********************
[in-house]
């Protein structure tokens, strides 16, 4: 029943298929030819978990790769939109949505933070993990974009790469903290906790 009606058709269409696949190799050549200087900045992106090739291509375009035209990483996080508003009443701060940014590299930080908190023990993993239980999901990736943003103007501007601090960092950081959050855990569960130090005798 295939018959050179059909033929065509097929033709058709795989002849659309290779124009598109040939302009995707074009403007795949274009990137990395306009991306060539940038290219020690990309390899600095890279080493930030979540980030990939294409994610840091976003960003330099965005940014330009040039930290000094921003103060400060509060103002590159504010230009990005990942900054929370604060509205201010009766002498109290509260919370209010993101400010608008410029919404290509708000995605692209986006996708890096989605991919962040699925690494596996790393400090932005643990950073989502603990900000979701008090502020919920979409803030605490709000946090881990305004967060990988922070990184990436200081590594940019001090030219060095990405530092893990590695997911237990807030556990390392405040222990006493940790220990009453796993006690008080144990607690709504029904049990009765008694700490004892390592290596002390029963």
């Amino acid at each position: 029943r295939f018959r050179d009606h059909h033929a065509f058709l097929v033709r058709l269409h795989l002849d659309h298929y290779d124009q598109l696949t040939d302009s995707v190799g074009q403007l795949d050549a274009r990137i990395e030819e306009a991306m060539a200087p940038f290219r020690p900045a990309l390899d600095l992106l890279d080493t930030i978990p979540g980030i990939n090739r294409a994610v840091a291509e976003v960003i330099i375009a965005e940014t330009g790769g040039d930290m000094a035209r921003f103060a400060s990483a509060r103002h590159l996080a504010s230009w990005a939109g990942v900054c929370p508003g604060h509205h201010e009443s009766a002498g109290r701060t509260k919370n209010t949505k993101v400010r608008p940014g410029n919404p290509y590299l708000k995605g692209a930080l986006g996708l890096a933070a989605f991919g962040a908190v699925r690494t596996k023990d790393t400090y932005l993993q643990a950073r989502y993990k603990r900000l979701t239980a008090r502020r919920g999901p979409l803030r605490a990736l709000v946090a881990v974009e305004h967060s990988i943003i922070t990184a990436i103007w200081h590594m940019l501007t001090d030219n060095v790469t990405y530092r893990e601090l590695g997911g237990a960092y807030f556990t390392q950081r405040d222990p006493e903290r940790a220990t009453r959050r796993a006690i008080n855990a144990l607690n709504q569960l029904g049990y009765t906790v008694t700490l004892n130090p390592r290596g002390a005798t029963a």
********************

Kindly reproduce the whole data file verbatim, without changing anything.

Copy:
[in-house]
């Protein structure tokens, strides 16, 4: 029943298929030819978990790769939109949505933070993990974009790469903290906790 009606058709269409696949190799050549200087900045992106090739291509375009035209990483996080508003009443701060940014590299930080908190023990993993239980999901990736943003103007501007601090960092950081959050855990569960130090005798 295939018959050179059909033929065509097929033709058709795989002849659309290779124009598109040939302009995707074009403007795949274009990137990395306009991306060539940038290219020690990309390899600095890279080493930030979540980030990939294409994610840091976003960003330099965005940014330009040039930290000094921003103060400060509060103002590159504010230009990005990942900054929370604060509205201010009766002498109290509260919370209010993101400010608008410029919404290509708000995605692209986006996708890096989605991919962040699925690494596996790393400090932005643990950073989502603990900000979701008090502020919920979409803030605490709000946090881990305004967060990988922070990184990436200081590594940019001090030219060095990405530092893990590695997911237990807030556990390392405040222990006493940790220990009453796993006690008080144990607690709504029904049990009765008694700490004892390592290596002390029963």
């Amino acid at each position: 029943r295939f018959r050179d009606h059909h033929a065509f058709l097929v033709r058709l269409h795989l002849d659309h298929y290779d124009q598109l696949t040939d302009s995707v190799g074009q403007l795949d050549a274009r990137i990395e030819e306009a991306m060539a200087p940038f290219r020690p900045a990309l390899d600095l992106l890279d080493t930030i978990p979540g980030i990939n090739r294409a994610v840091a291509e976003v960003i330099i375009a965005e940014t330009g790769g040039d930290m000094a035209r921003f103060a400060s990483a509060r103002h590159l996080a504010s230009w990005a939109g990942v900054c929370p508003g604060h509205h201010e009443s009766a002498g109290r701060t509260k919370n209010t949505k993101v400010r608008p940014g410029n919404p290509y590299l708000k995605g692209a930080l986006g996708l890096a933070a989605f991919g962040a908190v699925r690494t596996k023990d790393t400090y932005l993993q643990a950073r989502y993990k603990r900000l979701t239980a008090r502020r919920g999901p979409l803030r605490a990736l709000v946090a881990v974009e305004h967060s990988i943003i922070t990184a990436i103007w200081h590594m940019l501007t001090d030219n060095v790469t990405y530092r893990e601090l590695g997911g237990a960092y807030f556990t390392q950081r405040d222990p006493e903290r940790a220990t009453r959050r796993a006690i008080n855990a144990l607690n709504q569960l029904g049990y009765t906790v008694t700490l004892n130090p390592r290596g002390a005798t029963a």